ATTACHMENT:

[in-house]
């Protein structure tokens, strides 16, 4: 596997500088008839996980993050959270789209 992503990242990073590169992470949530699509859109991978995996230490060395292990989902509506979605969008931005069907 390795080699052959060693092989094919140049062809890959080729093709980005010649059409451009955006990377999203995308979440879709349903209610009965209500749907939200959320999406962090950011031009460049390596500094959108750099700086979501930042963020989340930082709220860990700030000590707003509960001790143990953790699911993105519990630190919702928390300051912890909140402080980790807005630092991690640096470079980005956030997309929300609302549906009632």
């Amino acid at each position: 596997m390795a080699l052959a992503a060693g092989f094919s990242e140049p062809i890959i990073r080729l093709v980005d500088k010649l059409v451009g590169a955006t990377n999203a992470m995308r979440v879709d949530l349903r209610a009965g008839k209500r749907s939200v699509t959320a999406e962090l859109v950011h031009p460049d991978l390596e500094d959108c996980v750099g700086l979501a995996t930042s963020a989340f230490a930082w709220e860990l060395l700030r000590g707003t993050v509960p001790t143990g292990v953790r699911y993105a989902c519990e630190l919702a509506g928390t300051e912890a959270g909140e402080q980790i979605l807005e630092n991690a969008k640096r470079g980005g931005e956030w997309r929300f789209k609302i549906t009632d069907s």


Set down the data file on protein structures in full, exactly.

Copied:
[in-house]
């Protein structure tokens, strides 16, 4: 596997500088008839996980993050959270789209 992503990242990073590169992470949530699509859109991978995996230490060395292990989902509506979605969008931005069907 390795080699052959060693092989094919140049062809890959080729093709980005010649059409451009955006990377999203995308979440879709349903209610009965209500749907939200959320999406962090950011031009460049390596500094959108750099700086979501930042963020989340930082709220860990700030000590707003509960001790143990953790699911993105519990630190919702928390300051912890909140402080980790807005630092991690640096470079980005956030997309929300609302549906009632």
């Amino acid at each position: 596997m390795a080699l052959a992503a060693g092989f094919s990242e140049p062809i890959i990073r080729l093709v980005d500088k010649l059409v451009g590169a955006t990377n999203a992470m995308r979440v879709d949530l349903r209610a009965g008839k209500r749907s939200v699509t959320a999406e962090l859109v950011h031009p460049d991978l390596e500094d959108c996980v750099g700086l979501a995996t930042s963020a989340f230490a930082w709220e860990l060395l700030r000590g707003t993050v509960p001790t143990g292990v953790r699911y993105a989902c519990e630190l919702a509506g928390t300051e912890a959270g909140e402080q980790i979605l807005e630092n991690a969008k640096r470079g980005g931005e956030w997309r929300f789209k609302i549906t009632d069907s």